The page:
Posted on July 27, 2009 by alanajoli
Matt and I have been talking for a long time about me doing a column here at Flames Rising about different forms of urban fantasy. How can you tell if something is a paranormal romance vs. a true urban fantasy novel (and when it’s just vampire smut)? When is urban fantasy contemporary instead of urban (or is that term out the window)? Are superhero novels actually UF, or are they a different category all together?
The more I read other people writing about defining the subgenres, the more I think that no one actually knows a real, clear cut answer. Until we get more academic papers about the history of urban fantasy and all of its bits and pieces, it’s going to stay amorphous. (And even then, how many UF fans will read the papers on the subject? I’m not sure I will.) But sometimes the subgenre terms can be useful — or, at least, thinking about genre in specific ways can help navigate the genre terrain.
To start this blog out, I thought I’d talk about paranormal romance. Why? Because to me, it seems like the easiest one to get right. There are a lot of novels that could be paranormal romance, but when there are plenty of novels that definitely are that category. Starting from a definite always seems to me like a good thing.
Here’s what you might not know about romance as a category. First off, it’s extremely popular. Back when I was studying publishing trends in the early part of the decade, romance was the best selling category across the board. It sells in grocery stores, Hallmarks, superstores, bookstores, airports — you name it, they’ve got romance novels. The romance category targets a good market, typically adult women with cash to spend. Harlequin sells some novels at extremely low prices, meaning that for the price of one movie in a theater, you could get two or three paperbacks.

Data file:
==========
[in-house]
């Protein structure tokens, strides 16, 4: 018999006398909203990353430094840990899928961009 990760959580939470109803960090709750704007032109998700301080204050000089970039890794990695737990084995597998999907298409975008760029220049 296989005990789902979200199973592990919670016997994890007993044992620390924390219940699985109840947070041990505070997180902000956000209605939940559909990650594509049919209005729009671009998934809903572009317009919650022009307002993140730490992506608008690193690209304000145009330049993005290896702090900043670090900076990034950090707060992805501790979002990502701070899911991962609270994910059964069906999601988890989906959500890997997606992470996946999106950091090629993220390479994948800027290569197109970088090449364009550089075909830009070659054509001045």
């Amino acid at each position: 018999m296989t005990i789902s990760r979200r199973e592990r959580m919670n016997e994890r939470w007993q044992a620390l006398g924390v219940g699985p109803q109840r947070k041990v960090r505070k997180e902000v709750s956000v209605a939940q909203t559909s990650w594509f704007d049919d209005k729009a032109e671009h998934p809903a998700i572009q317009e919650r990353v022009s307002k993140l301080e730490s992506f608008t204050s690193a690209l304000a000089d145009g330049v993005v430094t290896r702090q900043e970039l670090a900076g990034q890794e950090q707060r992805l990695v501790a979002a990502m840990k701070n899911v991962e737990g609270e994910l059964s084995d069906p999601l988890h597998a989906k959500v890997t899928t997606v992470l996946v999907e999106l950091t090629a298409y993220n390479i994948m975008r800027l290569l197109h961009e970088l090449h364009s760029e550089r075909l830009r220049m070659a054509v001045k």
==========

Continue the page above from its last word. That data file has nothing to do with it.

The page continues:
Traditional “category romance” (that’s a real, useful term) follows a very precise formula, intentionally. The hero and the heroine meet in chapter one or two, and are immediately attracted to each other, but they are tentative in forming an actual relationship. Once they get to a point where they actually hook up (not always through sex, but usually), something big happens to drive them apart. In the last half to third of the book, the hero and heroine have to overcome this larger challenge to eventually end up together and have their happily ever after.
The best thing about paranormal romance as a category is if it fits the category romance formula, and has supernatural elements, you’ve definitely found one! Plenty of traditional romance authors, including Nora Roberts and Jayne Ann Krentz (who writes her paranormals as Jayne Castle) have dabbled in the supernatural — Roberts with vampires and shape shifters and Krentz/Castle with a planet called Harmony where some people have a knack for hunting “ghosts,” or wild energy. A lot of paranormal romances form a trilogy or a series, where they’re all set in the same world, and may have one, large overarching plot (usually about saving the world, or, at least, a world), but despite that larger feature, the basics of the formula are the same: boy meets girl, boy and girl have issues driving them apart, boy and girl have end “HEA” (happily ever after — it’s such a common phrase in the romance world that it gets its own acronym).
Next time, I’ll talk about some borderline paranormals that aren’t that easy to classify. Until then, happy reading!
Alana Joli Abbott